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What Omicron variant holds for us?

It is highly transmissible and evasive

Photo by Mark König on Unsplash

The COVID-19 pandemic, in its original form, was quick; WHO declared COVID-19 a pandemic on March 11, 2020, and by April 2020, 167 countries had implemented travel restrictions. But when one compares previous variants with Omicron, the previous variants appear slowpokes.

The earlier variants were slow

If alpha or delta variants were Airbus A 320, omicron is a fighter jet. Researchers and scientists are still studying omicron, but the initial study has allowed scientists to get a glimpse of the variant.

Shorter incubation period

Omicron has a shorter incubation period. The incubation period is the period between a person’s first exposure to the virus and the person exhibiting symptoms. With the Alpha variant, the incubation period was 5 days; With the delta variant, it was 4 days; and With the omicron variant, it may be down to 3 days.

The shorter incubation period points to an infected person becoming contagious faster which translates into outbreaks spreading faster. Researchers are studying the spread of the omicron variant across countries, and one of the outbreaks have caught their attention. The outbreak in a restaurant in Oslo, Norway, where it is believed 80 people gathered for an office party had caught an infection or transmitted the omicron variant.

Oslo event

The researchers studied the Oslo event and concluded that the infected showed symptoms within three days. Further, every person was fully vaccinated and had been tested negative for COVID-19 within 48 hrs of the event.

The virus went from being undetectable to becoming present in huge numbers, enough to transmit in no time. Of course, it will be unwise to extrapolate these observations to populations across the globe, but it does give some clue about the variant.

As the article states, “Shorter incubation periods generally lead to more infections happening in less time, because people are becoming more contagious sooner, making onward transmission harder to prevent.”

Predicting the incubation period is difficult. Many factors influence the incubation period, and to study the effect of each and to what extent each influence can be tricky. Factors like vaccination status, underlying health conditions, infection history, age, and even the dose of the virus people get exposed to decide the COVID-19 incubation period.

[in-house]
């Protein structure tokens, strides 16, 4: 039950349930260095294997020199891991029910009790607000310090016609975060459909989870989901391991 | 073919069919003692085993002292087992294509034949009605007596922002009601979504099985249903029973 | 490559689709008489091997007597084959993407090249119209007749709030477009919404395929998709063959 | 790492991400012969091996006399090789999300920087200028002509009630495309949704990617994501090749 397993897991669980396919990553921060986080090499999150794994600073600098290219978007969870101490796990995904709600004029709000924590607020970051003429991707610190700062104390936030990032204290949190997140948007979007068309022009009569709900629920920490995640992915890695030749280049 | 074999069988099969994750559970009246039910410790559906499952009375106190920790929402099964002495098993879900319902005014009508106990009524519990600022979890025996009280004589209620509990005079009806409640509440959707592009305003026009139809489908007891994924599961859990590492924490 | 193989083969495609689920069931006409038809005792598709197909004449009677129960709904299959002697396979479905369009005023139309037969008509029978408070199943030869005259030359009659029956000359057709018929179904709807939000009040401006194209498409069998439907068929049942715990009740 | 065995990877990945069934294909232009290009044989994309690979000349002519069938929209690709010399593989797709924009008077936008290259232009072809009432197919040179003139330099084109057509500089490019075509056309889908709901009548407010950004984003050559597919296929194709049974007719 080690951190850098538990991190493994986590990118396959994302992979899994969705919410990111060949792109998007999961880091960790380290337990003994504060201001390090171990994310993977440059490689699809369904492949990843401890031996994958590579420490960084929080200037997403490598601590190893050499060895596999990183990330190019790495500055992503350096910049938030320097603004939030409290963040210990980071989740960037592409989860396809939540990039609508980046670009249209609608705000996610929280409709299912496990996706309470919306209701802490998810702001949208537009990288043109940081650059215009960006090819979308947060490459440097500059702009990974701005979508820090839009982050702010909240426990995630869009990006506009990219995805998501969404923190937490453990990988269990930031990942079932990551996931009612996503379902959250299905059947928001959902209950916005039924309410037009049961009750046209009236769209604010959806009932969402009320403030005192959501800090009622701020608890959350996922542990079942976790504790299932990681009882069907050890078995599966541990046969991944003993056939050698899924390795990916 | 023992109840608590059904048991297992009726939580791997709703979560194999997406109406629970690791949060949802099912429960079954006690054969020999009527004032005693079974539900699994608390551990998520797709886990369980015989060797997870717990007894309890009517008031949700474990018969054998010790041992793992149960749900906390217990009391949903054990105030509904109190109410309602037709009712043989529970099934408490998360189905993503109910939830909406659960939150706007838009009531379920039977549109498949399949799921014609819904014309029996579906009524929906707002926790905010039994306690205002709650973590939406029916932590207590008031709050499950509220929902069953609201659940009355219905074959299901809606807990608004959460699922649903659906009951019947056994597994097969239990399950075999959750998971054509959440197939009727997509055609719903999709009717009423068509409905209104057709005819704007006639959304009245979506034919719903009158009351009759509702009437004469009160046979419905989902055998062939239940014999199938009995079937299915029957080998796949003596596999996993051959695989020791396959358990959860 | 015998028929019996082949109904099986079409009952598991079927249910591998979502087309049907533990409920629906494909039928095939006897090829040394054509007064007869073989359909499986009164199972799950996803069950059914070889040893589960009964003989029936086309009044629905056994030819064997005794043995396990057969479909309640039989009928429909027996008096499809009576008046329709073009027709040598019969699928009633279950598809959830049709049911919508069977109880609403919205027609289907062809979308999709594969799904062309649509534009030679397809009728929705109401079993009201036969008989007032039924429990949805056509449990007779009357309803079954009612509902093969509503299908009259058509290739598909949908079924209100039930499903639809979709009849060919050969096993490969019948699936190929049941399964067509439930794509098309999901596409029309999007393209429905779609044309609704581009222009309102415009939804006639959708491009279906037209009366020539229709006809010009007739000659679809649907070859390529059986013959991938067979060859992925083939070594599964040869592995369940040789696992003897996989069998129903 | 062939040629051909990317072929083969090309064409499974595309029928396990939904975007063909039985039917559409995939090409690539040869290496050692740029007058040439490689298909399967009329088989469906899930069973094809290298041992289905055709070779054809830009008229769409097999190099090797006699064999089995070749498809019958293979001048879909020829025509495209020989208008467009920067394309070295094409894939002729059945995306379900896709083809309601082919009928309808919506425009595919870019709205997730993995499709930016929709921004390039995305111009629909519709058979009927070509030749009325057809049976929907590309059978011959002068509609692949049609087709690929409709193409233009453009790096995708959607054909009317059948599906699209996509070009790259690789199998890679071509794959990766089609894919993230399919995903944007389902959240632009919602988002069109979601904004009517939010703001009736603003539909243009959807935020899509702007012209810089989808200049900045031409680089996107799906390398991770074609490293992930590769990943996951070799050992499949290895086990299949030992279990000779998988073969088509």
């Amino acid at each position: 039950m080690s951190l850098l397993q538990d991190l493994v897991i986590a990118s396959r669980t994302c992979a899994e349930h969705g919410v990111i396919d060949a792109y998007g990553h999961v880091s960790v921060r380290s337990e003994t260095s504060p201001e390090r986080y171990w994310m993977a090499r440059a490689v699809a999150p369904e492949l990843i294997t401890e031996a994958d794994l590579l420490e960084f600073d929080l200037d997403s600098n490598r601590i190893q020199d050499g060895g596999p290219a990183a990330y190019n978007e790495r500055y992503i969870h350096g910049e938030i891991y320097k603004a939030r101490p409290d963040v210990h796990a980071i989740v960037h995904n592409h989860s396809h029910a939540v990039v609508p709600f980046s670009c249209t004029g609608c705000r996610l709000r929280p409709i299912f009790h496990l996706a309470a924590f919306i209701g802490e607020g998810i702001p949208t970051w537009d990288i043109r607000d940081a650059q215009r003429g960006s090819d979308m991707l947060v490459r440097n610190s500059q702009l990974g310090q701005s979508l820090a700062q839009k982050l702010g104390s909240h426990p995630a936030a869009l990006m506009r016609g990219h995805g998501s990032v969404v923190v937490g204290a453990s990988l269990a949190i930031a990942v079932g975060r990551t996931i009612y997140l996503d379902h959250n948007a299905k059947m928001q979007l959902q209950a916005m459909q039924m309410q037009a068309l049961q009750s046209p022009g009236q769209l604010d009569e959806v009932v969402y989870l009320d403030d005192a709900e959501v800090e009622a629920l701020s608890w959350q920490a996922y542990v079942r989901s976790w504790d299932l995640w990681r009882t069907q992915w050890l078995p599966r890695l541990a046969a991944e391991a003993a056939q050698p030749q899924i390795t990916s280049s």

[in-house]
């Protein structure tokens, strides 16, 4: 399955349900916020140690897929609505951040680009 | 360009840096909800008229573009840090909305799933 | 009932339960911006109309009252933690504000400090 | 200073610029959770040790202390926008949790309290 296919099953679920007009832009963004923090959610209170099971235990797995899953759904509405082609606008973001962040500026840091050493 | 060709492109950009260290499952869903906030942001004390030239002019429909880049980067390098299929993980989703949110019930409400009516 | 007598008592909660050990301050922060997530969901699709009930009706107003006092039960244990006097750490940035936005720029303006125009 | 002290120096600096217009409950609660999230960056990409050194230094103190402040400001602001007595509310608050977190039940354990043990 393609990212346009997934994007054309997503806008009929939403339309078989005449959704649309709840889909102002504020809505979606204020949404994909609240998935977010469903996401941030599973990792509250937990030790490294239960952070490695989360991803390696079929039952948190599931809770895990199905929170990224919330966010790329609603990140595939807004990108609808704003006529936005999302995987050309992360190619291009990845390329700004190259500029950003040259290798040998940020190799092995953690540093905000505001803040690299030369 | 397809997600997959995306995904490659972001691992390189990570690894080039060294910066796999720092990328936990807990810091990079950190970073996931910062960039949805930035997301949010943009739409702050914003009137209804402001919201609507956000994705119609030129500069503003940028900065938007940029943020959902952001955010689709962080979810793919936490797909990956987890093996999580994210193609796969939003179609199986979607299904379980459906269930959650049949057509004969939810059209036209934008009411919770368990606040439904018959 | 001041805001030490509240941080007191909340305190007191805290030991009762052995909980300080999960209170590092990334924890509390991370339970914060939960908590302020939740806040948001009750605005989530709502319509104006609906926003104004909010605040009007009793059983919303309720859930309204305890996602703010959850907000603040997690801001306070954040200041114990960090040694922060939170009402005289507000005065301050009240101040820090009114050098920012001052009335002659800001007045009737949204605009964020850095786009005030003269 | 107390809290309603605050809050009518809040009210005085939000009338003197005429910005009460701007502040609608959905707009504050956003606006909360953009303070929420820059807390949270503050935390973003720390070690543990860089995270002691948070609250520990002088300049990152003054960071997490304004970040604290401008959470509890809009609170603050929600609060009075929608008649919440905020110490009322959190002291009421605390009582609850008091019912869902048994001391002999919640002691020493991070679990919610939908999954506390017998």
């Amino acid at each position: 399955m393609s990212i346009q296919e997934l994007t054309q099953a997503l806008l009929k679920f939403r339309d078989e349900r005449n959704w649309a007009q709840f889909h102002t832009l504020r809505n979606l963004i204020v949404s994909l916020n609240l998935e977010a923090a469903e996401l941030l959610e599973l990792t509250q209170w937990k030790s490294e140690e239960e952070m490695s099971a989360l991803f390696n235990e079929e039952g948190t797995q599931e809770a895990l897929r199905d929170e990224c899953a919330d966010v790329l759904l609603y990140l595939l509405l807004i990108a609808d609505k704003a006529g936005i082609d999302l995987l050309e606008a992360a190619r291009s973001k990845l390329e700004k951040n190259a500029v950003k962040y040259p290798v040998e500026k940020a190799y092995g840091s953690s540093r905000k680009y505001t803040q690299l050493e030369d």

Two studies

Two studies, both unpublished yet, give more information about the omicron variant. A Harvard study points that 30+ mutations in omicron help omicron to attach easily to human cells. In the study, a harmless virus was designed to carry spike proteins of omicron, and the virus was able to easily penetrate human cells that were laid in a dish.

In the second study by Honk Kong University, researchers observed that the omicron variant multiplies dozen times faster than the delta variant in the upper passage of the respiratory system. The finding does indicate that the omicron variant accelerates rapidly towards contagiousness.

How does it affect people?

The unvaccinated are at the greatest risk. But the variant isn’t great news for the fully vaccinated or people who have had COVID-19. The antibodies released due to vaccine or previous infection are not good in identifying the omicron variant.

Without a booster dose, the antibodies cannot block the omicron variant. Eventually, a vaccine or re-infection will train the immune system to fight against the virus. The immune system will release more t-cells to prevent the virus from causing any serious disease, but this will not help in preventing the contagiousness, especially when the contagiousness forms the earlier part of the infection.

The shorter incubation period makes it more difficult to detect infection before it becomes infectious.

What about the existing testing methods?

People need to get tested at shorter intervals: in short, more frequently. Further, now the test results have a shorter validity. As the article puts it, “tests offer just a snapshot of the past, not a forecast of the future; a fast-replicating virus can go from not detectable to very, very detectable in a matter of hours — morning to evening, negatives may not hold.”

In India, before boarding a flight, many states have mandated that people need to have an RT-PCR negative report, not later than 72 hours before boarding. But this timeline makes no sense in the case of the omicron variant, where a person can go from negative to positive in a matter of hours.

How good are PCR tests?

The PCR tests are the backbone of testing so far. The tests take time to give results, and when resources are overburdened, the results can even take longer to come. This time lag can give ample time for Omicron to jump from one body to another. The more swiftly virus becomes infectious, the more important testing speed becomes.

While the Rapid Antigen test (RAT) can be of help, it has limitations. RAT is not as accurate as the PCR test, and secondly, it may fail to detect viruses when the viral load is low or may even fail to detect when people are contagious.

How often people should test?

Ideally, people should get themselves tested repeatedly, maybe every 12 hours, to ensure that they are not carrying the virus. But it’s impractical and impractical given the cost, availability of RATs.

Until tests get speedier or RAT’s become more accessible and affordable, our best bet is mask, ventilation and social distancing. Cutting back as much as possible on travelling and socializing.




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